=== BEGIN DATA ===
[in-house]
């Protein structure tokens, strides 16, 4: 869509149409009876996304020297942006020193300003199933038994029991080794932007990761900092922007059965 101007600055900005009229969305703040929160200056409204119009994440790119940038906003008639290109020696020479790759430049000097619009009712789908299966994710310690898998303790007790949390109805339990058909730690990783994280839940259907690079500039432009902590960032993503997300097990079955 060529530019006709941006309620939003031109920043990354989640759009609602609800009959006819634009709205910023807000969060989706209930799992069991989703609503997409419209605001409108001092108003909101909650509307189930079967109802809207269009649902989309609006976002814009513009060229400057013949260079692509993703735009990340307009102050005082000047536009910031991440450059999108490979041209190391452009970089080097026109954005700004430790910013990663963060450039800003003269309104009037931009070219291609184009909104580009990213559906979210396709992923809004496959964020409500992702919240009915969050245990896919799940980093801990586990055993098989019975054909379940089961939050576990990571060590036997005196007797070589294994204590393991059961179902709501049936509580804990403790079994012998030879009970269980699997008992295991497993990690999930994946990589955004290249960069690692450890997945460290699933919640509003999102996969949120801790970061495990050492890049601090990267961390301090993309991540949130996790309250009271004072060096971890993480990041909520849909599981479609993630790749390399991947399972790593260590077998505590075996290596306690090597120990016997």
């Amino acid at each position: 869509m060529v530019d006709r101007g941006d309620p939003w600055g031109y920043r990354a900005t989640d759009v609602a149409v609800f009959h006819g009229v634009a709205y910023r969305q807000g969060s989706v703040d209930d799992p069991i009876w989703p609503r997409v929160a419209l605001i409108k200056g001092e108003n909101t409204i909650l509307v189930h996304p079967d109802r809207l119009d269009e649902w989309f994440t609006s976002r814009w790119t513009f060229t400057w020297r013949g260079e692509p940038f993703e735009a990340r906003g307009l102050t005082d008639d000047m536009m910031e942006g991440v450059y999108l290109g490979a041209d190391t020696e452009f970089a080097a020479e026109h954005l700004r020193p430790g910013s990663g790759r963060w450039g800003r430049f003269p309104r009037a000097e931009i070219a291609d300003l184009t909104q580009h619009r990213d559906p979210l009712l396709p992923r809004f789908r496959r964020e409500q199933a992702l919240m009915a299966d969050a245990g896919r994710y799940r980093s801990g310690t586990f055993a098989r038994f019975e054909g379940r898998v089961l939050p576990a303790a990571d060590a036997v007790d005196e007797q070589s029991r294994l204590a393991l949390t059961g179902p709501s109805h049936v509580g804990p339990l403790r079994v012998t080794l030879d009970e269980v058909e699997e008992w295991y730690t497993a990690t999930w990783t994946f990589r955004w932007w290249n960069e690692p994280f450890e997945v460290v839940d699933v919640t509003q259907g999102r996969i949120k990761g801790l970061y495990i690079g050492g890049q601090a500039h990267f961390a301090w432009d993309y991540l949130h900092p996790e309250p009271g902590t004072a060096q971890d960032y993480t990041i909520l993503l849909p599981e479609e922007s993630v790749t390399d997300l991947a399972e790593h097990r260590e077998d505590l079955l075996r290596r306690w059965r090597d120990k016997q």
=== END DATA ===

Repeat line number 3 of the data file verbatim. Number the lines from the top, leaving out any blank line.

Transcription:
């Amino acid at each position: 869509m060529v530019d006709r101007g941006d309620p939003w600055g031109y920043r990354a900005t989640d759009v609602a149409v609800f009959h006819g009229v634009a709205y910023r969305q807000g969060s989706v703040d209930d799992p069991i009876w989703p609503r997409v929160a419209l605001i409108k200056g001092e108003n909101t409204i909650l509307v189930h996304p079967d109802r809207l119009d269009e649902w989309f994440t609006s976002r814009w790119t513009f060229t400057w020297r013949g260079e692509p940038f993703e735009a990340r906003g307009l102050t005082d008639d000047m536009m910031e942006g991440v450059y999108l290109g490979a041209d190391t020696e452009f970089a080097a020479e026109h954005l700004r020193p430790g910013s990663g790759r963060w450039g800003r430049f003269p309104r009037a000097e931009i070219a291609d300003l184009t909104q580009h619009r990213d559906p979210l009712l396709p992923r809004f789908r496959r964020e409500q199933a992702l919240m009915a299966d969050a245990g896919r994710y799940r980093s801990g310690t586990f055993a098989r038994f019975e054909g379940r898998v089961l939050p576990a303790a990571d060590a036997v007790d005196e007797q070589s029991r294994l204590a393991l949390t059961g179902p709501s109805h049936v509580g804990p339990l403790r079994v012998t080794l030879d009970e269980v058909e699997e008992w295991y730690t497993a990690t999930w990783t994946f990589r955004w932007w290249n960069e690692p994280f450890e997945v460290v839940d699933v919640t509003q259907g999102r996969i949120k990761g801790l970061y495990i690079g050492g890049q601090a500039h990267f961390a301090w432009d993309y991540l949130h900092p996790e309250p009271g902590t004072a060096q971890d960032y993480t990041i909520l993503l849909p599981e479609e922007s993630v790749t390399d997300l991947a399972e790593h097990r260590e077998d505590l079955l075996r290596r306690w059965r090597d120990k016997q």